Providing All Global Energy with Wind, Water, and Solar Power

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* Article: Providing all global energy with wind, water, and solar power, Part I: Technologies, energy resources, quantities and areas of infrastructure, and materials. By Mark Z. Jacobson and Mark A. Delucchi. Energy Policy 39 (2011) 1154–1169

URL = http://web.stanford.edu/group/efmh/jacobson/Articles/I/JDEnPolicyPt1.pdf

Stanford engineering professor Mark Jacobson proposed that worldwide energy production could become almost entirely renewable by 2030.


Abstract

"Climate change, pollution, and energy insecurity are among the greatest problems of our time. Addressing them requires major changes in our energy infrastructure. Here, we analyze the feasibility of providing worldwide energy for all purposes (electric power, transportation, heating/cooling, etc.) from wind, water, and sunlight (WWS). In Part I, we discuss WWS energy system characteristics, current and future energy demand, availability of WWS resources, numbers of WWS devices, and area and material requirements. In Part II, we address variability, economics, and policy of WWS energy. We estimate that 3,800,000 5 MW wind turbines, 49,000 300 MW concentrated solar plants, 40,000 300 MW solar PV power plants, 1.7 billion 3 kW rooftop PV systems, 5350 100 MW geothermal power plants, 270 new 1300 MW hydroelectric power plants, 720,000 0.75 MW wave devices, and 490,000 1 MW tidal turbines can power a 2030 WWS world that uses electricity and electrolytic hydrogen for all purposes. Such a WWS infrastructure reduces world power demand by 30% and requires only 0.41% and 0.59% more of the world’s land for footprint and spacing, respectively. We suggest producing all new energy with WWS by 2030 and replacing the pre-existing energy by 2050. Barriers to the plan are primarily social and political, not technological or economic. The energy cost in a WWS world should be similar to that today."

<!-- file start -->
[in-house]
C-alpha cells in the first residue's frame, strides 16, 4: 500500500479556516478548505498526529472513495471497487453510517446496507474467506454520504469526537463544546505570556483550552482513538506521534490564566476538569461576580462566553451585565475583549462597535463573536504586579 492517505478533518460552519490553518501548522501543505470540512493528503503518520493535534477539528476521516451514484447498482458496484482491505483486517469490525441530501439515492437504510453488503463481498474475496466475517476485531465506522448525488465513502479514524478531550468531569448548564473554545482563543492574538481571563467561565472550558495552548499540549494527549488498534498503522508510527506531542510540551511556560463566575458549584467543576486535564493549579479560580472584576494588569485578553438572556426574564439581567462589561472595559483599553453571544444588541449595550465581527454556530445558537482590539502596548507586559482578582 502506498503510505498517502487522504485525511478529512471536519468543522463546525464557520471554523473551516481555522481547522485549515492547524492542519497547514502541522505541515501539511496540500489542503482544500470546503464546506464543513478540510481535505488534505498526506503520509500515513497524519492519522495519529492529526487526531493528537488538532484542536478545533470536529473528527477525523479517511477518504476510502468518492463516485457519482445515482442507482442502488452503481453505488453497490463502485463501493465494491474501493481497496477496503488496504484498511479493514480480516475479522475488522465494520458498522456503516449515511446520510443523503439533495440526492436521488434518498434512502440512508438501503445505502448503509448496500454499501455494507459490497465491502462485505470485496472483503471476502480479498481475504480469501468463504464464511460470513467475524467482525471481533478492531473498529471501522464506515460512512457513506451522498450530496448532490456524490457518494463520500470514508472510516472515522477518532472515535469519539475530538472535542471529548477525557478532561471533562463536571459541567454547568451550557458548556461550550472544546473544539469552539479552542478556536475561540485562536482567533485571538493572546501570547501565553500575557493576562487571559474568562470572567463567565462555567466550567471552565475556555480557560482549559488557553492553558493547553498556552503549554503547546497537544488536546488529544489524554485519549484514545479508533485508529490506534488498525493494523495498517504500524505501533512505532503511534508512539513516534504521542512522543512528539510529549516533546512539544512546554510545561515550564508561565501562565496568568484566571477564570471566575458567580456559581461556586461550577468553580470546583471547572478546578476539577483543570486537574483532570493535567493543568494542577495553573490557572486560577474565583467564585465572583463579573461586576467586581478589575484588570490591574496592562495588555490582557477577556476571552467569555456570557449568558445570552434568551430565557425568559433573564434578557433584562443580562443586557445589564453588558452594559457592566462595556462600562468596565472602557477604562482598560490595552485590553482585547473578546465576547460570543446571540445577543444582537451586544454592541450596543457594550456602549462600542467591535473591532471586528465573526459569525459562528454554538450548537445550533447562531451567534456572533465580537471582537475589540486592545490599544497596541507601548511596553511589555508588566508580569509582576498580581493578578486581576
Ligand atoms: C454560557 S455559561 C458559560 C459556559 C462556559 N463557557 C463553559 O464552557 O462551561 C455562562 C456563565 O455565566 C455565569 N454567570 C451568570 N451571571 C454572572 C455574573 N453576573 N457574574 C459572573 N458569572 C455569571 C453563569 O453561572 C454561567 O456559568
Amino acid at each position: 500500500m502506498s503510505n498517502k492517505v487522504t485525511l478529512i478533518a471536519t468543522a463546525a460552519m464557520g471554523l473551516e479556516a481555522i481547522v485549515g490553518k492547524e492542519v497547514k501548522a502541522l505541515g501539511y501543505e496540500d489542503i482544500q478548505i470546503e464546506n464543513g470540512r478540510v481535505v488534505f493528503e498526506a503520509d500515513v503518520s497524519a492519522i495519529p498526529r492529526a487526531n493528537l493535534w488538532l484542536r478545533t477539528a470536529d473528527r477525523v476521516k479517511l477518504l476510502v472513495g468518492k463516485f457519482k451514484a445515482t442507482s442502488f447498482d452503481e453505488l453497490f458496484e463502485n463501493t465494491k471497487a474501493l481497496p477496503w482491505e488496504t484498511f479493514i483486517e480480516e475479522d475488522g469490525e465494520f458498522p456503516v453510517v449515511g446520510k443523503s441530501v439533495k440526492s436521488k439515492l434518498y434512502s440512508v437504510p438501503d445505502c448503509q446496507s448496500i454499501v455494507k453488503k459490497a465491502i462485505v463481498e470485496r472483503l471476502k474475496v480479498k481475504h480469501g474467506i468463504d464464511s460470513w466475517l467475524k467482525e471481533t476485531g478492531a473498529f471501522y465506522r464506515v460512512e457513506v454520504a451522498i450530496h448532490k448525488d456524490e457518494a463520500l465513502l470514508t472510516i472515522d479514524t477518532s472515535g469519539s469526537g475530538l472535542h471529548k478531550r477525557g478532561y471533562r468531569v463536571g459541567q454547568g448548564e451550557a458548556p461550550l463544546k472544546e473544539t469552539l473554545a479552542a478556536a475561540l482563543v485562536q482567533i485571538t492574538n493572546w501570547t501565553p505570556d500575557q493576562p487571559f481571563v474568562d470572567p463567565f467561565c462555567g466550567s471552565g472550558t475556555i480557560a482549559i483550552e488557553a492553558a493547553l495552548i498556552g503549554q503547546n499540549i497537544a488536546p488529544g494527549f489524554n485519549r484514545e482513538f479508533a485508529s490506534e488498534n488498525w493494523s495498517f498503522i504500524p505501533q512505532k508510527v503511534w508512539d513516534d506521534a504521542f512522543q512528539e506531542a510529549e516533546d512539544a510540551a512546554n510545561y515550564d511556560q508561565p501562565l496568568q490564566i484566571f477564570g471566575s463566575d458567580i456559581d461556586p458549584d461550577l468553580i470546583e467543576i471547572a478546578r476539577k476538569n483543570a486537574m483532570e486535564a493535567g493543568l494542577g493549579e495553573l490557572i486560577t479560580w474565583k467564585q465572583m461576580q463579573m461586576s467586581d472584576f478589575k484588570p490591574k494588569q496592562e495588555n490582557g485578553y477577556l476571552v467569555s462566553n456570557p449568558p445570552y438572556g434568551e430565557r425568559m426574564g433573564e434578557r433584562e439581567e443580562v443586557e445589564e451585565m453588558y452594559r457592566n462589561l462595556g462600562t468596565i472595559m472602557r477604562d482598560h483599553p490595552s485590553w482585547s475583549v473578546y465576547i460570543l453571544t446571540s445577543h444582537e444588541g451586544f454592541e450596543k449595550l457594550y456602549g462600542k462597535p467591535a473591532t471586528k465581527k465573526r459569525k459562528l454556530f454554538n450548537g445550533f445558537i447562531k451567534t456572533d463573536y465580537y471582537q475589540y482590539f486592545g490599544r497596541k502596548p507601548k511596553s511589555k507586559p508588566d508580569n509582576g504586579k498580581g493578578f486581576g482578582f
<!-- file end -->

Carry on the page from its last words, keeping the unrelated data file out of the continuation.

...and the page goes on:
More Information

  • "Jacobson has launched The Solutions Project, with a plan for every state in the United States to completely transition to renewable energy within a few decades". [1]